Billy Wilder

Billy Wilder
Los Angeles Times


Billy Wilder
Film: West side of the 1700 block of Vine Street
Director | Producer | Screenwriter
Born Samuel Wilder on June 22, 1906 in Sucha Beskidzka, Poland
Died March 27, 2002 of pneumonia in Beverly Hills, Calif.

Billy Wilder hit Hollywood in 1934 not knowing a word of English, yet he became one of its most elegant practitioners.

The Austrian native had fled Germany, where he was working as a successful screenwriter, after Adolf Hitler came to power. Wilder never lost his heavy Viennese accent, nor his cosmopolitan and essentially European vision of the ways of the world.

His characters were frequently flawed or at least sublimely dense, like Jack Lemmon as the amazingly naive policeman in "Irma la Douce" (1963) or the TV cameraman being manipulated by the larcenous Walter Matthau in "The Fortune Cookie" (1966) (one of Wilder's best films, denied its fullest appreciation because it was made in the by-then unfashionable black and white).

As a writer-director, Wilder had plenty of attitude, and William Holden once famously remarked that Wilder's brain was full of rusty razor blades. Yet most of the time, his view of his characters was less hostile than amused, and he regarded many of them, and their ultimate destinies, with a kind of melancholy forbearance occasionally bordering on sentimentality.

Wilder worked as a director, writer and producer of both antic farce and serious drama, earning 21 Academy Award nominations and winning six. In 1987 he was honored by the Academy a final time, getting the Irving G. Thalberg Award for the "consistently high quality of motion picture production."

Wilder put his indelible stamp on some 50 films, beginning in 1929 with German scripts he wrote in Berlin through his final pictures: the very American "The Front Page" in 1974, "Fedora" in 1978 and the poorly received "Buddy Buddy" in 1981.

Wilder the comic writer and director could also be a poet of cynicism and despair. His direction of novelist James M. Cain's "Double Indemnity" (which Wilder co-wrote with Raymond Chandler) in 1944 resulted in a film noir classic.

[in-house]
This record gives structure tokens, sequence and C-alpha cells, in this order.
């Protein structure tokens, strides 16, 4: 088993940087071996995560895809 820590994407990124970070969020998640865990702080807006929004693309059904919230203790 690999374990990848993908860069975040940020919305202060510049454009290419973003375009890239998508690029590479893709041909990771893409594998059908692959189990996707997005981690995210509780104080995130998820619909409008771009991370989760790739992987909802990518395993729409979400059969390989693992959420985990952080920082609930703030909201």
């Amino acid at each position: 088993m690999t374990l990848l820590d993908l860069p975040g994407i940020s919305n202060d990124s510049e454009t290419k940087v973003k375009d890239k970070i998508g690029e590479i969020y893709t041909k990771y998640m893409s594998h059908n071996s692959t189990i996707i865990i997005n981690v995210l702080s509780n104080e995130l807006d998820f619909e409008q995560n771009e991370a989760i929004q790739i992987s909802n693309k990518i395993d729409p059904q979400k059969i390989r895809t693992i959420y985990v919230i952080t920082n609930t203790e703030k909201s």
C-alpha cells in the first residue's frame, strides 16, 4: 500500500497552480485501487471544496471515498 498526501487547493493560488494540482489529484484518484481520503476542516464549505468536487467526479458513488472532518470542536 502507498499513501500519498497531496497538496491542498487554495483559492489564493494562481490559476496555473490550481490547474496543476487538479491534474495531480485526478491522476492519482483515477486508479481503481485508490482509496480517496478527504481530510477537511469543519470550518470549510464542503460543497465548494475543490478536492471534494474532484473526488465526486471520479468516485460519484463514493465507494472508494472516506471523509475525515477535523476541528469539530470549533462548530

But of all Wilder's films, perhaps the most revered by Hollywood itself was the 1950 dark tale of Hollywood, "Sunset Boulevard," featuring Gloria Swanson as an aging silent-screen star whose fantasies of her former fame and beauty are aroused by a cynical young writer (Holden).

Wilder disparaged lifetime tributes as "Quick, before they croak" awards, but lived to collect several: the Life Achievement Award of the Directors Guild in 1985 and the Life Achievement Award of the American Film Institute in 1986, in addition to the Thalberg.

Although he was in failing health in his 90s, the ever-dapper Wilder continued to go to his Beverly Hills office almost daily, reading and keeping tabs on film as well as art, of which he was an extremely knowledgeable collector. And he remained an icon to those around the world who make — and love — motion pictures.

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    Academy Awards

    Year Category Work
    1939 Best Screenplay Ninotchka Nomination*
    1941 Best Screenplay Hold Back the Dawn Nomination*
    1941 Best Original Story Ball of Fire Nomination*
    1944 Best Director Double Indemnity Nomination
    1944 Best Screenplay Double Indemnity Nomination*
    1945 Best Director The Lost Weekend Win
    1945 Best Screenplay The Lost Weekend Win*
    1948 Best Screenplay A Foreign Affair Nomination*
    1950 Best Director Sunset Boulevard Nomination
    1950 Best Story and Screenplay Sunset Boulevard Win
    1951 Best Story and Screenplay The Big Carnival Nomination*
    1953 Best Director Stalag 17 Nomination
    1954 Best Director Sabrina Nomination
    1954 Best Screenplay Sabrina Nomination
    1957 Best Director Witness for the Prosecution Nomination
    1959 Best Director Some Like It Hot Nomination
    1959 Best Adapted Screenplay Some Like It Hot Nomination*
    1960 Best Picture The Apartment Win
    1960 Best Director The Apartment Win
    1960 Best Original Screenplay The Apartment Win*
    1966 Best Original Screenplay The Fortune Cookie Nomination*
    1987 Irving G. Thalberg Memorial Award Win
    * A joint nomination shared with other people.

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